There are many schools of thought about how to determine the required rate of return. Here are a few articles on this topic:

Generally, I simply add the risk-free rate to the market premium rate. If you’re borrowing money to invest in a business, for example, then you’d want to include this borrowing rate in your calculations.

Technically, the risk-free rate is the 30-year U.S. Treasury bond rate (the closest to a guaranteed deal as possible) though I often use a high-yield savings account rate as a proxy. The market premium reflects the return I expect to earn as the result of taking on risk in the stock market. If you feel that there’s additional risk in this investment for which you want to be compensated, then you’d increase your required rate of return.

The Basic Math of the DCF Model

There are a few basic steps to determine the value of shares associated with a company’s stock offering.

  1. Project free cash flow over the upcoming growth years (generally the next 10 years)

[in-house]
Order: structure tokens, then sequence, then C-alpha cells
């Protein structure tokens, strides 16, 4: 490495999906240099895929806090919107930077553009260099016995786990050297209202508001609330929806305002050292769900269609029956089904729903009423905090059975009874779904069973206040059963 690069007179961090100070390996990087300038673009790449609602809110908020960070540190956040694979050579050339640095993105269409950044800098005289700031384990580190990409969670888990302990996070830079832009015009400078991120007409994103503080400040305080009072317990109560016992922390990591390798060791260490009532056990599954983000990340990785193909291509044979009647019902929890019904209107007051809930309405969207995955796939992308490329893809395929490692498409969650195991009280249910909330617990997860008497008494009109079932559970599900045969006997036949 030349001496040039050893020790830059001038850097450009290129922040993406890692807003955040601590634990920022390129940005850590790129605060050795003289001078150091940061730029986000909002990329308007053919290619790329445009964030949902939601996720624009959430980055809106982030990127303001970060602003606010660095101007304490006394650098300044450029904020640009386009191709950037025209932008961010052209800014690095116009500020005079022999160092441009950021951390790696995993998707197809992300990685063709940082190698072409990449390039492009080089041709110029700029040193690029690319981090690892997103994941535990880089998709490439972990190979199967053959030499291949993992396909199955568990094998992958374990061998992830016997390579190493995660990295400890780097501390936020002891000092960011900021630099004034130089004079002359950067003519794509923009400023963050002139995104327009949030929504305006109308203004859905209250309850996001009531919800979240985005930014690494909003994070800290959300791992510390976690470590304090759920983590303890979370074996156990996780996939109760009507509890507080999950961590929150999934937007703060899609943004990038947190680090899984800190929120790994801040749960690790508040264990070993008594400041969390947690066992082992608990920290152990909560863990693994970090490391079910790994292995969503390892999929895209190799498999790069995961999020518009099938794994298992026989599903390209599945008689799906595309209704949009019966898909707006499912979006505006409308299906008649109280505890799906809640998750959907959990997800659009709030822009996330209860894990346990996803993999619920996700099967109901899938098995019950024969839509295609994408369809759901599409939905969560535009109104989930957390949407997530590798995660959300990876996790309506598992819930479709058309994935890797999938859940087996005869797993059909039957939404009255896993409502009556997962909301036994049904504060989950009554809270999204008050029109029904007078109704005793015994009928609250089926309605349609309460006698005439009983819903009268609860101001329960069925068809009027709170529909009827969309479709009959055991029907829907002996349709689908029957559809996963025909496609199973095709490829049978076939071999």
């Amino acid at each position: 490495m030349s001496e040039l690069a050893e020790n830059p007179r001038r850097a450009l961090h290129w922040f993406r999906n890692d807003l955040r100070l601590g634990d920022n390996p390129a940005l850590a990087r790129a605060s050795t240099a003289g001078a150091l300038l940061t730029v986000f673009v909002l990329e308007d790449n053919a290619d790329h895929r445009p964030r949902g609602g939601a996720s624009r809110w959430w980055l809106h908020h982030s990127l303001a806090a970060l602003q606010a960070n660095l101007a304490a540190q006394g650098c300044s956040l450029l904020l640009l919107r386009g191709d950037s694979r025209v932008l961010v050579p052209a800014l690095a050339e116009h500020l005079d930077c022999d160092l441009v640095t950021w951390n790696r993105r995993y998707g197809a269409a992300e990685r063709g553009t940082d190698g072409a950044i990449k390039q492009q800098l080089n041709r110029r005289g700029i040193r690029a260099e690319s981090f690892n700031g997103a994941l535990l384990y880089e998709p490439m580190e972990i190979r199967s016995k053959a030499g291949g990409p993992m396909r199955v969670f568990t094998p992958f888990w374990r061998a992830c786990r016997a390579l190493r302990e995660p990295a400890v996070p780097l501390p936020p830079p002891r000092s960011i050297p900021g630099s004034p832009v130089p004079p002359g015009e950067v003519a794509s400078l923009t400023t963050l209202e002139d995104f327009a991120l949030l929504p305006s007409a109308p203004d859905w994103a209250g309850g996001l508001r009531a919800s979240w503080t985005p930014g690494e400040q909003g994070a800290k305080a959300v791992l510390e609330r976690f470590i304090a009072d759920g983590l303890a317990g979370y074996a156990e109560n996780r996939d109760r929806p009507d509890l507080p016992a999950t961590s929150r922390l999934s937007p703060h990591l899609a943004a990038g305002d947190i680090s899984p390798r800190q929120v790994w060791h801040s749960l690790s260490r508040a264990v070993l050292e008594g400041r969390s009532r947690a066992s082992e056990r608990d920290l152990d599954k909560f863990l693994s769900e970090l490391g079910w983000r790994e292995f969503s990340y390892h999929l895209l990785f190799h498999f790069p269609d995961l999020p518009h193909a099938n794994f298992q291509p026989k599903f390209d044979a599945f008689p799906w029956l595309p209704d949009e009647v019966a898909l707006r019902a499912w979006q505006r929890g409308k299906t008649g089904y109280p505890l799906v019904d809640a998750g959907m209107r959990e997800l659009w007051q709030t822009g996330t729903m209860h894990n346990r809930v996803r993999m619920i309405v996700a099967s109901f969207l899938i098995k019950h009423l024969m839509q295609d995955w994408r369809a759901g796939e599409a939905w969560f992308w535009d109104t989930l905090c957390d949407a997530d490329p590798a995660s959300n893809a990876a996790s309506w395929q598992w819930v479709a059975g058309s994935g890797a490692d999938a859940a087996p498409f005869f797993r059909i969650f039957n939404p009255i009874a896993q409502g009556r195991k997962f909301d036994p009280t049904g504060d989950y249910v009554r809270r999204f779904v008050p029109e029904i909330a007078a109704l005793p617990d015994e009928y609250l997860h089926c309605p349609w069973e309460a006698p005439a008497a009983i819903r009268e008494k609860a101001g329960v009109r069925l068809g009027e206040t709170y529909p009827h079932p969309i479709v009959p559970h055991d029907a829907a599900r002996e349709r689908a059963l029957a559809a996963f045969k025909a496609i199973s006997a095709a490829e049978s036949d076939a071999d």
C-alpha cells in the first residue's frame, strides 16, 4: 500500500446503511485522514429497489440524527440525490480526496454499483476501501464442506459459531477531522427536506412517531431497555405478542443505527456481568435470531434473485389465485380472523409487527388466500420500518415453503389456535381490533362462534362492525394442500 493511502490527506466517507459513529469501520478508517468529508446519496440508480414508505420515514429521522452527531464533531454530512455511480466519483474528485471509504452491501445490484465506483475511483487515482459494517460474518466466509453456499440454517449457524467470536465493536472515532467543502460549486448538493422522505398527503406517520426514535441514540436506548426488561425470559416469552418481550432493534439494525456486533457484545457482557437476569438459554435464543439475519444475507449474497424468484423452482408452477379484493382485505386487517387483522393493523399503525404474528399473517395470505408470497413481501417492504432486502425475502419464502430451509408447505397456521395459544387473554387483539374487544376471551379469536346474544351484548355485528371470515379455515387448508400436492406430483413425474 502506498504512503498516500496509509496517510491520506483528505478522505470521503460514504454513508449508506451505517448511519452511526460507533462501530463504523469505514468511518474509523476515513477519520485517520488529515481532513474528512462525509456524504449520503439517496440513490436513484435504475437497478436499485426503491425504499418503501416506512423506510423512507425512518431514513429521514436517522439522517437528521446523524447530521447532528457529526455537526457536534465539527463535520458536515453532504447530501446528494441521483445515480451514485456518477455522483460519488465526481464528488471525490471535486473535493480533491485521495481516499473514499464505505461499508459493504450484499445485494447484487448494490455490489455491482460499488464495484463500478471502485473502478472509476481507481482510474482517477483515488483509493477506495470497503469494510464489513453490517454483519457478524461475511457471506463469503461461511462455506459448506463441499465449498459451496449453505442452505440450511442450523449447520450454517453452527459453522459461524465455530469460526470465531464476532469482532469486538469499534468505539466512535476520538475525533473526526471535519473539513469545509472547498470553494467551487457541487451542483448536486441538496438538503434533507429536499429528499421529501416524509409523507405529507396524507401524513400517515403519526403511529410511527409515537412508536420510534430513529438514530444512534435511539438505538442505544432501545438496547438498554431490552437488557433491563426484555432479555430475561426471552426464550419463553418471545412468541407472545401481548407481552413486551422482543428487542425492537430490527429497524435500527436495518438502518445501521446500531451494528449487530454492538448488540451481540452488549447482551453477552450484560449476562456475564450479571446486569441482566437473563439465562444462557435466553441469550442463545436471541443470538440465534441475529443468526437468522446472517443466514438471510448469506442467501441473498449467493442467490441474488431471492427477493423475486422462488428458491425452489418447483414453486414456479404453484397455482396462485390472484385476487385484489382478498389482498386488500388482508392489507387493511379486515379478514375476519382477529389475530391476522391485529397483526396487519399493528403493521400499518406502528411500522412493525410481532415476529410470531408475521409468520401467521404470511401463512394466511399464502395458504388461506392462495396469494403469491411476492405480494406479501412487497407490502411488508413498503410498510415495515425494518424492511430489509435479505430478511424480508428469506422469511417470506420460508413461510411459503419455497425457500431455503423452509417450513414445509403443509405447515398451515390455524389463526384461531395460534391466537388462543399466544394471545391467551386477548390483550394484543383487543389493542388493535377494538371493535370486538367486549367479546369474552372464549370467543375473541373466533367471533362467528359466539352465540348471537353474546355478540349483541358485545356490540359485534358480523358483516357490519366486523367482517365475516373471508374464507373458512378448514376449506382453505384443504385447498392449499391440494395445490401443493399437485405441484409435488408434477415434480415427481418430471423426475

2. Determine the net present value (today’s value) of cash flow in the growth years
  3. Determine today’s value of cash flows after the initial growth period until perpetuity
  4. Combine the current values of cash flow, both the near future and long-term future, to determine the total equity value
  5. Divide the total equity value by the number of outstanding shares to calculate the value of each share

I compare the share value to the current share price. If the value is lower than the price, then the company’s stock may be overpriced. If it’s higher, then it may be a bargain.

If you want to learn more about DCF models, read The Five Rules for Successful Stock Investing: Morningstar’s Guide to Building Wealth and Winning in the Market.

There are definitely some value judgments that I use in this calculation and stock analysis in general. These include the rate of the company’s growth, whether 5% or 25% for example and the time frame associated with this growth, whether one year or 10 years. It’s tricky because subjective judgments involve objective numbers and dollars. But just because I’m using numbers doesn’t mean that my calculations are precise. Instead, they give me a general idea of what a business and its stock price may be worth.

I’ve found that using the model, along with gathering information about things like debt, gross margin, and historical return on equity, can help me make better decisions than intuition alone. For details on how I evaluate stocks, check out my course: How to Value a Company’s Stock.

How do you decide what you’ll pay for a stock? Do you use the DCF model?